INDEPENDENT INSIGHTS Market insights from an independent perspective

CATEGORIES

February 19, 2019

Kevin Karpuk CFA

“’Tis against some men’s principle to pay interest and seems against others’ interest to pay the principle.” - Benjamin Franklin
Debt can be beneficial if properly structured. Interest rates fixed at low levels for long periods of time can yield profits, but woe is the borrower seduced by low rates that reset often. History is riddled with examples of people, companies, and countries whose borrowing terms did not match their ability to repay their loans. Recent examples include homeowners in 2008 with adjustable rate mortgages, Lehman Brothers, Bear Stearns, Argentina, and others. There are no atheists in foxholes and no friends in banking during a credit crunch.

As of February 14, 2019, the United States’ federal debt was over $22 trillion and expected to grow by $1 trillion per year through 2022.[1] It appears everyone understands that the United States has a borrowing problem, but there is a divergence of opinions on what exactly that problem is. Some think we have borrowed too much, while recently some have argued that we are not indebted enough. The latter group consists of believers in Modern Monetary Theory (“MMT”.)

For most of its history, MMT has been a dispassionate accounting theory – private flows and public cashflows must sum to $0 absent inflation. However, for our purposes, we are using the recent political description: increasing public debt to fund social projects. According to MMT, government that can print its own money cannot go bankrupt. But what if there is not a limitless appetite for U.S. Treasury-backed debt?



The chart above shows that the Treasury Department has extended the average maturity of its debt since the Great Recession. Unlike the previous examples of enterprises that failed because of a liquidity crunch, this maturity lengthening should provide a buffer for the government because it must refinance its debt less frequently. However, these numbers are skewed.

Since the advent of quantitative easing, a new funding source for our fiscal deficit has appeared: the Federal Reserve Board of Governors. The Fed currently owns 15% of our government’s total marketable debt and almost 30% of bonds due in ten or more years,[2] but it has also committed to eventually unwinding these positions. Given the coming surge in debt issuance, which will only be exacerbated if MMT becomes mainstream economics, will the government find willing buyers at reasonable terms, or will interest rates increase and cause an unsustainable debt cycle?

We often focus these pieces on short- to medium- term actionable items. This is not one of those times. We do not foresee demand drying up in the near term, but if, as a nation, we cannot pay down the principal outstanding, perhaps it is in our interest to control its growth. As always, thank you for reading along with us and please feel free to reach out with comments or suggestions.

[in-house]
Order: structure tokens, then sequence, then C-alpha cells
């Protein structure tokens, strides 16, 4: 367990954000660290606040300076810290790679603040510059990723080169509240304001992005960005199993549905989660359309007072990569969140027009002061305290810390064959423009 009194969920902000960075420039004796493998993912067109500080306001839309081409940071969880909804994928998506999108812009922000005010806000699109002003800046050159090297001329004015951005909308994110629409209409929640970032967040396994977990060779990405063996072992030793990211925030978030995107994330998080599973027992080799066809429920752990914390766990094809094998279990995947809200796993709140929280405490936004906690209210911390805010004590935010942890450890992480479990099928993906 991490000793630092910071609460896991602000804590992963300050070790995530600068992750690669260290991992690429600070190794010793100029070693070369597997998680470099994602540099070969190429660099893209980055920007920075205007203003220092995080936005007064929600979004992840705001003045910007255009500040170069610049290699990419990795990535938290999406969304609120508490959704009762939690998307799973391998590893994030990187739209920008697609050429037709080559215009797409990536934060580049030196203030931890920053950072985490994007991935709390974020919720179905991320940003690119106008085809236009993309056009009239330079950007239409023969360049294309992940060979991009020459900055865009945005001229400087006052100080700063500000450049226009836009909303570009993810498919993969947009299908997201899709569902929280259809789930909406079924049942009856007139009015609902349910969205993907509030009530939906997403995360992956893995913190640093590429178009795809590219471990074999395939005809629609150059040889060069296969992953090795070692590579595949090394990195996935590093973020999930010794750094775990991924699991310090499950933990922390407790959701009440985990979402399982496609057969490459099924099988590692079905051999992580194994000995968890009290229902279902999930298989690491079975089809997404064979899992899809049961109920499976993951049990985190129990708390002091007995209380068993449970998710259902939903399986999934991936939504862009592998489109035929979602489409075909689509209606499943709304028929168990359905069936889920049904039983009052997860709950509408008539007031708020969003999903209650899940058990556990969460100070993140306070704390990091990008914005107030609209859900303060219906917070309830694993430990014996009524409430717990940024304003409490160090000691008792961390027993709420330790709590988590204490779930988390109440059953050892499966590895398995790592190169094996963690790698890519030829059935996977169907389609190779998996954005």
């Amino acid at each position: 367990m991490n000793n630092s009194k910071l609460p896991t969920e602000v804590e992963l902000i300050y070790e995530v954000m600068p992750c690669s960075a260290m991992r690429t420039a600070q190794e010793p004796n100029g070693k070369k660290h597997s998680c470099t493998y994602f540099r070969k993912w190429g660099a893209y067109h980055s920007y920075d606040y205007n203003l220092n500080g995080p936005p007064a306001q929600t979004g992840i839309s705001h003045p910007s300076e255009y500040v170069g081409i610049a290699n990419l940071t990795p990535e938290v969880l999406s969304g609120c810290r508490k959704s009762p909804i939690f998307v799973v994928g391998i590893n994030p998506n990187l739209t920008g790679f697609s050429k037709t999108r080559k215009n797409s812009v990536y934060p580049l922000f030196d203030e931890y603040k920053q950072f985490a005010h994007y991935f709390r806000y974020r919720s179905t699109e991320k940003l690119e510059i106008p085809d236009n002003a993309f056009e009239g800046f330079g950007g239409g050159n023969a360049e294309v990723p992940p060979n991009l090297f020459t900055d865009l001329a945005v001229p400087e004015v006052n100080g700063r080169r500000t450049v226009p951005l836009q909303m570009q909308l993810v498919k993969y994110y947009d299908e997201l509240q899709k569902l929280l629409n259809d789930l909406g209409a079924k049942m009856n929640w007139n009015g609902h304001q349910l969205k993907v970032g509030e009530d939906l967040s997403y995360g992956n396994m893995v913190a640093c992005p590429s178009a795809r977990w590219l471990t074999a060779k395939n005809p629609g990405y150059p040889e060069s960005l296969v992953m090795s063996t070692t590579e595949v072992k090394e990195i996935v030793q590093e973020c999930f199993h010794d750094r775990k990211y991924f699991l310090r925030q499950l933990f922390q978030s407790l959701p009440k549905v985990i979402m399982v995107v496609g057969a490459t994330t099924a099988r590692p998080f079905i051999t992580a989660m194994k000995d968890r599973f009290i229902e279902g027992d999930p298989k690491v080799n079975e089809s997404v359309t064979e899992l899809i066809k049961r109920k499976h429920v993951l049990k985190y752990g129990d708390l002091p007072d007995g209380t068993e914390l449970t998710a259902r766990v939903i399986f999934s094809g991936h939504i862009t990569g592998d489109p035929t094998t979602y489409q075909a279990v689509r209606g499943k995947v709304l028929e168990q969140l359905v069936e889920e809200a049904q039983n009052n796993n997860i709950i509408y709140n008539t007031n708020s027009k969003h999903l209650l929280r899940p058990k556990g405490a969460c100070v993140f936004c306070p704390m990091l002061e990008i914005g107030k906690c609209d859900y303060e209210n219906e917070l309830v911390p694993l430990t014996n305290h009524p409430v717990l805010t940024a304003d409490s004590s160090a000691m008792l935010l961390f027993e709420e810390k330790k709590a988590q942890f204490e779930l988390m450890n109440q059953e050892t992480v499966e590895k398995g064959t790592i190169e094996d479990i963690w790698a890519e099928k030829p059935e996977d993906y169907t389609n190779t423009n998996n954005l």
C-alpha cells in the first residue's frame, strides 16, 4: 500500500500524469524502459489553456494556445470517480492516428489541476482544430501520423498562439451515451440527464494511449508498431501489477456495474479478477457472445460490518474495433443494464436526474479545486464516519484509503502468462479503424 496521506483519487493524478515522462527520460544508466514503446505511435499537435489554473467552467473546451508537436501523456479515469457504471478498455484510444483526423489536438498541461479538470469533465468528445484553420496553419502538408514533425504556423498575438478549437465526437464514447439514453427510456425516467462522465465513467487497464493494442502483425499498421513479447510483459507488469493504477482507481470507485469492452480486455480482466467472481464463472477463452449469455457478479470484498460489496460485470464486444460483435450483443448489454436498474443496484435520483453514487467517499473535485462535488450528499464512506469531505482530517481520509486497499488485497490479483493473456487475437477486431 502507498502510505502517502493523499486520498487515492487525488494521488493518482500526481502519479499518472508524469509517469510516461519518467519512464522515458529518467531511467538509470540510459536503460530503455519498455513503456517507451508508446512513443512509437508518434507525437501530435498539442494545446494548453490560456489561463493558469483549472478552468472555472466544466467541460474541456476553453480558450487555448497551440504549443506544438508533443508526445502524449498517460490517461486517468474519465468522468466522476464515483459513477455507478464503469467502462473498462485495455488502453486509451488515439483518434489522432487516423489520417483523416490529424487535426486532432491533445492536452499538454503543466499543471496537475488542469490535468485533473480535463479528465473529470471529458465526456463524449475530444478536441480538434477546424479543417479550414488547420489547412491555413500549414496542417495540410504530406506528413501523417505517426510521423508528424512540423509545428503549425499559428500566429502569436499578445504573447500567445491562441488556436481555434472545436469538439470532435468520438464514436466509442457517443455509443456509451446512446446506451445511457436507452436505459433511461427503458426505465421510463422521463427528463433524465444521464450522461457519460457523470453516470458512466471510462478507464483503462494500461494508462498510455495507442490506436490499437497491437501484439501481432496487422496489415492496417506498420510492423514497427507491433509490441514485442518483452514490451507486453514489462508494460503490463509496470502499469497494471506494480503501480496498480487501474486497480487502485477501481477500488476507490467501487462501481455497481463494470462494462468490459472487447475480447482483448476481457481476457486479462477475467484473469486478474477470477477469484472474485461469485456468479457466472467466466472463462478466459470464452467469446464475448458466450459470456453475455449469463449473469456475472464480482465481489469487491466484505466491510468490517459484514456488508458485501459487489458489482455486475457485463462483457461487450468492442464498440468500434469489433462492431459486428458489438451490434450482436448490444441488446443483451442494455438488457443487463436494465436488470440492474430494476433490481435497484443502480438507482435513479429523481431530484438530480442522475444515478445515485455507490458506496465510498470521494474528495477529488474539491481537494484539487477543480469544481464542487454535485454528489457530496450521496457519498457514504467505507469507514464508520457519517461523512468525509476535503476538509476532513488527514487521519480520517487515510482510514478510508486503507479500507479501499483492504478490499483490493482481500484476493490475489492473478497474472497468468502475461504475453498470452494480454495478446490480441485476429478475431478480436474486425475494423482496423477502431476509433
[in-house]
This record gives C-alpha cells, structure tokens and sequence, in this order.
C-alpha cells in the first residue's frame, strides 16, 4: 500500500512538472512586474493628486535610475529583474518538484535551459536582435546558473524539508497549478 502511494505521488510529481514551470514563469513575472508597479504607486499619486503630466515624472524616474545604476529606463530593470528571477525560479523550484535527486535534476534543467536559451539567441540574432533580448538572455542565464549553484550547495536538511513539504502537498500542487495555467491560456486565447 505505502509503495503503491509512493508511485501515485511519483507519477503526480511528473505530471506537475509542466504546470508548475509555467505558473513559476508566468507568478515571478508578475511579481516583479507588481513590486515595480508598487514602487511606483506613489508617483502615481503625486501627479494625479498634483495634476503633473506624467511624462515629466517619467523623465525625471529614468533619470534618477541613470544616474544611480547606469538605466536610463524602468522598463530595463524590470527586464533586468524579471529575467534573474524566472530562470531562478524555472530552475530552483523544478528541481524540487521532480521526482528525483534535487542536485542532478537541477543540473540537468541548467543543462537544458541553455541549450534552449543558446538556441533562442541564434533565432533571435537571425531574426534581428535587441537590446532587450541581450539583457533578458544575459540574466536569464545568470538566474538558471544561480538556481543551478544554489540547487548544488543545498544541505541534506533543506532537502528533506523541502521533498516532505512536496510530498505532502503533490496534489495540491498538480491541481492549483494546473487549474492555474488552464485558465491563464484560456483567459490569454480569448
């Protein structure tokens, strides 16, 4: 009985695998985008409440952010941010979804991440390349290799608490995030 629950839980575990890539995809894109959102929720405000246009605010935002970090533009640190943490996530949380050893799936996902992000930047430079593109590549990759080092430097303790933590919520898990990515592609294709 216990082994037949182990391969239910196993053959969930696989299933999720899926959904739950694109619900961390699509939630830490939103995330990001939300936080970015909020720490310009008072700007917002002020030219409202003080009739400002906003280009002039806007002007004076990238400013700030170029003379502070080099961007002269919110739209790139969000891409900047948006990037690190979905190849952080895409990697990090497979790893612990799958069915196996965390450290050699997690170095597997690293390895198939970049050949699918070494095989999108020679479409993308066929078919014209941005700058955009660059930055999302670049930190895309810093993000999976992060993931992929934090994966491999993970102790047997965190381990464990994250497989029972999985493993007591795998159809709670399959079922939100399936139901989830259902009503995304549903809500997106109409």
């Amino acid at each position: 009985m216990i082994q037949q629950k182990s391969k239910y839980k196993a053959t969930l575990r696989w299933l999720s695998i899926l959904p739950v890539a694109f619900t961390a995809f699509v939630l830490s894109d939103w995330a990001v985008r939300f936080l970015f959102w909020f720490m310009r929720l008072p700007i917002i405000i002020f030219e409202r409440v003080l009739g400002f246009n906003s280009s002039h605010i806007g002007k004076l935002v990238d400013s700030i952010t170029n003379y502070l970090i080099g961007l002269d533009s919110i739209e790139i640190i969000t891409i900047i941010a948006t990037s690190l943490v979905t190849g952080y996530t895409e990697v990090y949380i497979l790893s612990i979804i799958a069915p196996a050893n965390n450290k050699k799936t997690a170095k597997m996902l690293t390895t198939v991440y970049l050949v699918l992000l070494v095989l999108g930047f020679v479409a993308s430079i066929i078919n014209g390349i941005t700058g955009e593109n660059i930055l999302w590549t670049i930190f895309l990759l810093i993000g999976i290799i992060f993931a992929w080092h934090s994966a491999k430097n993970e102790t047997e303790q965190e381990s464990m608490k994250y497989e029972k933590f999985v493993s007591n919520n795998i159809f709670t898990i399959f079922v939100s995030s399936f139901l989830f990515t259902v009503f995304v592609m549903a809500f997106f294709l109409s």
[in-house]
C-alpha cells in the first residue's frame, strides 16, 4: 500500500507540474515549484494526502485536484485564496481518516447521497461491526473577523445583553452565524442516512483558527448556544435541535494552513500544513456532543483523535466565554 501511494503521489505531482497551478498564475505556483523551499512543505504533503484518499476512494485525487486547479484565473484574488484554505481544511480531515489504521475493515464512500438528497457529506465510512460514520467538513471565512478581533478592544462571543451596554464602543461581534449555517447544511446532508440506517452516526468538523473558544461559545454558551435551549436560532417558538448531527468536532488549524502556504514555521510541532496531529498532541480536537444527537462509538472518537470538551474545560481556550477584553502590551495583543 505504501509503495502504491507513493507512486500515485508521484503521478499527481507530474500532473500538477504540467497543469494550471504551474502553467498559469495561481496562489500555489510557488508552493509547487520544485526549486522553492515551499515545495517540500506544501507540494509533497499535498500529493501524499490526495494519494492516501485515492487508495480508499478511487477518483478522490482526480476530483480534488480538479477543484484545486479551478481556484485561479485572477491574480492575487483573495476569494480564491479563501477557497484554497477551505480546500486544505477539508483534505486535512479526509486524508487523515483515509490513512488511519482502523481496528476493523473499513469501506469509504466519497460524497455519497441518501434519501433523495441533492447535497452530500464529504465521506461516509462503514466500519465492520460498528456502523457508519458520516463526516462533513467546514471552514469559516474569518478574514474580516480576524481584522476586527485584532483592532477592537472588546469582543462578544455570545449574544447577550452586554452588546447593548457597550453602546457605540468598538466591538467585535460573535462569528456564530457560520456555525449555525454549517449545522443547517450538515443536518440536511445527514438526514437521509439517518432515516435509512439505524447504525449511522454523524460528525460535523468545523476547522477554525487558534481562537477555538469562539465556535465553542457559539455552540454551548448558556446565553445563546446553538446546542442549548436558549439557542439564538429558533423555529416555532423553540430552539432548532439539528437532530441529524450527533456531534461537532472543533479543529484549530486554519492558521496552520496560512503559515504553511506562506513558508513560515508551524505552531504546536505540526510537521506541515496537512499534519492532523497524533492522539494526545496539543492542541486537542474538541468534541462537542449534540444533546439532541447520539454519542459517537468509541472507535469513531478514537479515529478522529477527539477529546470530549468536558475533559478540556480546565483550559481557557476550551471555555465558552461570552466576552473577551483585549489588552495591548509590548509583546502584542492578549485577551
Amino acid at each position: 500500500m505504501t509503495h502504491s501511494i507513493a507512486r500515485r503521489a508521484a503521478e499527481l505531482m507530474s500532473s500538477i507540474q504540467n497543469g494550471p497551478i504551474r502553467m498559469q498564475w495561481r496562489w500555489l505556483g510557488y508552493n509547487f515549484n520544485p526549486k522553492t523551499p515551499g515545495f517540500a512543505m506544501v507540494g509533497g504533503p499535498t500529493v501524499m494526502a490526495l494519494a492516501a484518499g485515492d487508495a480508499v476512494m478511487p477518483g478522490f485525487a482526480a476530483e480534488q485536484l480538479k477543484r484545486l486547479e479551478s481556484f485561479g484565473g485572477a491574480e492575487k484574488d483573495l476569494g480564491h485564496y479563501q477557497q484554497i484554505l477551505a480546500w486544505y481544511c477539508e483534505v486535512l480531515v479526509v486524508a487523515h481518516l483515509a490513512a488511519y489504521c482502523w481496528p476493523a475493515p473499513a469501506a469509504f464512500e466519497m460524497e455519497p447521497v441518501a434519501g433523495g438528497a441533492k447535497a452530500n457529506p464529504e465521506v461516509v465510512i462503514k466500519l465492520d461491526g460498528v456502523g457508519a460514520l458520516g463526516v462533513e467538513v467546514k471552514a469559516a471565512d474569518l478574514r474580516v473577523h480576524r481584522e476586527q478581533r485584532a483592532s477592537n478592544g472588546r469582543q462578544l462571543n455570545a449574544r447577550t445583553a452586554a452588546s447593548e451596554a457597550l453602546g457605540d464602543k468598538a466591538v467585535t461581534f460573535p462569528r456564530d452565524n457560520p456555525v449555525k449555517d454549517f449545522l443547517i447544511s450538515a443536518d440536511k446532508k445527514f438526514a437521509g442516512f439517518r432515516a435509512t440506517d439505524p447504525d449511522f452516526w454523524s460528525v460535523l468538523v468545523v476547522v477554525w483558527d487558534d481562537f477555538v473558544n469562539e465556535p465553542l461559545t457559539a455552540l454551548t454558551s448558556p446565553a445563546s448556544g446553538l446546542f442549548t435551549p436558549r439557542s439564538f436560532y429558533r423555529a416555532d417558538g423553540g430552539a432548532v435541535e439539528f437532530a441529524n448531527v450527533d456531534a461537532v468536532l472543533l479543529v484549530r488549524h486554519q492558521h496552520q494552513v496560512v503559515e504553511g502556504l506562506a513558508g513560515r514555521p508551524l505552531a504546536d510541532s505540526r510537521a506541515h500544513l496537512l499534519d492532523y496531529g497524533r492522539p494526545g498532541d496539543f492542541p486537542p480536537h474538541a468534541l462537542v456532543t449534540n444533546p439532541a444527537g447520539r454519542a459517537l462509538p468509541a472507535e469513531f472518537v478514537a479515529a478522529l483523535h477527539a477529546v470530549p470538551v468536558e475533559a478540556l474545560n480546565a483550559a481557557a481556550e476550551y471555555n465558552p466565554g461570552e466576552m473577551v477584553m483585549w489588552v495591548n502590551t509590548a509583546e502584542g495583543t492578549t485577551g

[1] Source: United States Department of the Treasury and Office of Management and Budget estimates.
[2] Source: Board of Governors of the Federal Reserve System, “The Federal Reserve’s Balance Sheet” September 30, 2018.
 

Kevin Karpuk, CFA Chief Investment Officer

Kevin is Cornerstone’s Chief Investment Officer and is involved with the firm’s Investment Policy and Strategic Planning committees. Kevin joined the company in 2000 after graduating from Lehigh University with a B.S. and M.S. in Economics and earned his CFA charter in 2005. Kevin and his wife Kat support many charitable causes and have established a donor advised fund to propagate their philanthropic interests. They live in Bethlehem with their two cats: Zola and Charlyne, enjoy woodworking, gardening, reading and travel. Kevin is the proud uncle to many nieces and nephews and loves spending time with and spoiling them.

Author's Linkedin Profile

Disclaimer Notice
This material is prepared by Cornerstone Advisors Asset Management, LLC (“Cornerstone”) and is not intended to be relied upon as a forecast, research or investment advice, and is not a recommendation, offer or solicitation to buy or sell any securities or to adopt any investment strategy. The opinions expressed are as of the published date indicated on the article and may change as subsequent conditions vary. The information and opinions contained in this material are derived from proprietary and nonproprietary sources deemed by Cornerstone to be reliable, are not necessarily all inclusive and are not guaranteed as to accuracy. As such, no warranty of accuracy or reliability is given and no responsibility arising in any other way for errors and omissions (including responsibility to any person by reason of negligence) is accepted by Cornerstone, its officers, employees or agents. This material may contain ‘forward looking’ information that is not purely historical in nature. Such information may include, among other things, projections and forecasts. There is no guarantee that any forecasts made will come to pass. Reliance upon information in this material is at the sole discretion of the reader.

Any accounting or tax advice contained in this communication is not intended as a thorough, in-depth analysis of specific issues, nor a substitute for a formal opinion, nor is it sufficient to avoid tax-related penalties.

The information is provided solely for informational purposes and therefore should not be considered an offer to buy or sell a security. Except as otherwise required by law, Cornerstone shall not be responsible for any trading decisions or damages or other losses resulting from this information, data, analyses or opinions or their use. Please read any prospectus carefully before investing.




JOIN OUR MAILING LIST


reCAPTCHA is required